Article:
Seventy years ago this week, India and Pakistan became independent from the British Empire. The celebrations were cut short as the partition on religious lines ripped the subcontinent apart. Partition changed millions of lives, and the shape of the world, forever.
No one knows exactly how many were beaten, mutilated, tortured or raped in communal violence between Hindus, Sikhs and Muslims. The death toll has been estimated at 200,000 to two million. Between 10 million and 20 million people were displaced.
Who was to blame? Many in India, Pakistan, Bangladesh (which was East Pakistan until 1971) and Britain have asked that question. There are plenty of candidates. Among the principal players, almost everyone in this story made a decision or misjudgment that contributed to the eventual disaster.
Lord Mountbatten, the last viceroy, was told by the British prime minister, Clement Attlee, in March 1947 to negotiate an exit deal with Indian leaders by October; if he could not, Britain would leave India with no deal by June 1948. The decision to speed this up and leave on Aug. 15 was Lord Mountbatten’s. The decision to grant this power to Lord Mountbatten, a naval officer nicknamed the “master of disaster” in the admiralty for his propensity to damage warships by precipitate action, was Mr. Attlee’s.
Neither Jawaharlal Nehru, the incoming prime minister of India, nor Muhammad Ali Jinnah, the first governor-general of Pakistan, foresaw the scale of the coming violence. Mr. Nehru had told a journalist in 1946 that “when the British go, there will be no more communal trouble in India.” Mr. Jinnah had pushed for the partition to create Pakistan, a homeland for Muslims, who would otherwise be a minority in a Hindu-dominated superstate. He was backed by British imperialists, notably Winston Churchill, who believed Pakistan would prove a faithful friend to the West and a bulwark between the Soviet Union and a socialist India.
In 1946, a British Cabinet Mission appointed by Mr. Attlee to negotiate the transfer of power had proposed a 10-year federation in India. This would have given the new Indian authorities a decade’s experience of governing before any partition and was probably the last real chance of avoiding it altogether. The plan was accepted by Mr. Jinnah but was wrecked by the revered Mahatma Gandhi.
Beyond the leaders, every ordinary person who picked up a weapon and used it against his neighbor bore responsibility for his own action. For every rape, there was a rapist; for every murder, there was a murderer.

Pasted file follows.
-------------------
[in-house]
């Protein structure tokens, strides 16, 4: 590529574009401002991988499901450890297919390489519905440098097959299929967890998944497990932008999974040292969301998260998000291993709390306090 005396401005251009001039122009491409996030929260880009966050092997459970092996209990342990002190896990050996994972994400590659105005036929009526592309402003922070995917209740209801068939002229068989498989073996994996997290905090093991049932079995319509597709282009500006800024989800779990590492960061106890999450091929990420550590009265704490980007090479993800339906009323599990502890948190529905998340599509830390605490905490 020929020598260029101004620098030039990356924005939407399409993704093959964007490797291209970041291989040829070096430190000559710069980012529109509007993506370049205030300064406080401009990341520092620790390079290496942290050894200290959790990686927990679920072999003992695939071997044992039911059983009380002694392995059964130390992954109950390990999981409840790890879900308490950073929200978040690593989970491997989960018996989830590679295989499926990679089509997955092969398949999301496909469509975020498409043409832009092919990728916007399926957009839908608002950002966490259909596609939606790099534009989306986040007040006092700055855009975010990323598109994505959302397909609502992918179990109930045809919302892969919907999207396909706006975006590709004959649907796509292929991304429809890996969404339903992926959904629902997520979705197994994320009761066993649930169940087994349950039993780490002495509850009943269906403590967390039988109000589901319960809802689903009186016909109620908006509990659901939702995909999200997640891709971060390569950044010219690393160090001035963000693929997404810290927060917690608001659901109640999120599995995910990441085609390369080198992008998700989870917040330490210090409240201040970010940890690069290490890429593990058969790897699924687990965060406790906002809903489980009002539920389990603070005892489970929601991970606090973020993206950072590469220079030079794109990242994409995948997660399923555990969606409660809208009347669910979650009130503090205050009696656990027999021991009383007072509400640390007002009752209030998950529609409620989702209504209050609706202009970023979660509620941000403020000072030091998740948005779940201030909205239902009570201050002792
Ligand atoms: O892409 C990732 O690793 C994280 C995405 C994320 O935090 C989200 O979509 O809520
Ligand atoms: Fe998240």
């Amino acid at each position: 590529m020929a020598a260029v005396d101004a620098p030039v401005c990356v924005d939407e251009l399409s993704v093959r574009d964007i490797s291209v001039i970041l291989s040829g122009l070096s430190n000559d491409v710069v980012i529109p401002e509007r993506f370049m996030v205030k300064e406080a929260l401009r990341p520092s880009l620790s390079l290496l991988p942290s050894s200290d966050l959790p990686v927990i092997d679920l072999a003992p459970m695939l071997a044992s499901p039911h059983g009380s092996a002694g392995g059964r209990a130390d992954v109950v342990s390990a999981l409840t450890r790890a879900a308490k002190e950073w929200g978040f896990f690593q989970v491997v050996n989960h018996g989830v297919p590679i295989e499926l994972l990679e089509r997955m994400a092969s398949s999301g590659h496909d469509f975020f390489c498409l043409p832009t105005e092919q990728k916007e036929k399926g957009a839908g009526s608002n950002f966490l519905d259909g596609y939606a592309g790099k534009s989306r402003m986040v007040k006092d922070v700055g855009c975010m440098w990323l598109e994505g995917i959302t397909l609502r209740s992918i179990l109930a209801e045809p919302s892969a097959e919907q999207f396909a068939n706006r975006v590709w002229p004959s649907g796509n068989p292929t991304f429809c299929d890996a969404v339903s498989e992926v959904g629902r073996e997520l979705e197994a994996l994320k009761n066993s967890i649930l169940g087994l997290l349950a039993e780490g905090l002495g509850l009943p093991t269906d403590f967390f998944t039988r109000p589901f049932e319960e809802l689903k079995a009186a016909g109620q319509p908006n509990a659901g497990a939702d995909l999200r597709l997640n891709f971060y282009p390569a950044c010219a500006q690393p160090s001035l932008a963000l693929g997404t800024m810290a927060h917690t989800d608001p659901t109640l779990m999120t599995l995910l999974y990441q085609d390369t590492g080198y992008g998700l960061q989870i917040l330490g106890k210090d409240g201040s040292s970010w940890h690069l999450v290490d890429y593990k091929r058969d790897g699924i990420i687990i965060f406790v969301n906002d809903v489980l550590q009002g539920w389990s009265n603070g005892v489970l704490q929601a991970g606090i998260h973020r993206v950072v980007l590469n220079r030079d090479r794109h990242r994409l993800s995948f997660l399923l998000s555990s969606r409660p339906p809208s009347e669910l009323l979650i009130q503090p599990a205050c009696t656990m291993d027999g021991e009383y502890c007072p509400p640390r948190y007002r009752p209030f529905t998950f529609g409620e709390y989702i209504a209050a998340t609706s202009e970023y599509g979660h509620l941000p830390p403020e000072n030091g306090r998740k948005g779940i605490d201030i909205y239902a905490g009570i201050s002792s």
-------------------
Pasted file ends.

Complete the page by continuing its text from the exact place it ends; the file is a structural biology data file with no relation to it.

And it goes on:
Yet this catastrophe was caused not only by individuals, great or small, but also by the system that was failing around them: an unpopular and chaotic British Empire. Rived by political violence for its entire existence, the empire had long resisted democratization and had institutionalized differences based on identity between its subjects as a matter of policy.
The British presence in India was run by the East India Company from 1600 to 1858 and was subject directly to the British crown from 1858 until 1947 (the British Raj). British rule always faced fierce resistance. This was visible not only in its many wars and the major rebellion of 1857-8, but also in countless acts of revolt, sabotage and assassination. The British and their client princes frequently quelled dissent and imposed their will by force. Through Gandhi, India developed a tradition of political nonviolence — but the British authorities responded even to that with brutality and repression.
In the 20th century, there were efforts to reform imperial rule and introduce elements of democracy. Mr. Attlee was a member of a commission that reported on constitutional reform in 1930.
“Halifax, who was viceroy, believed that there was a good chance that we might have got it accepted and had an all-Indian government but for Churchill and his die-hards,” Mr. Attlee recalled. “That is one of the things one has to chalk down against the old boy.”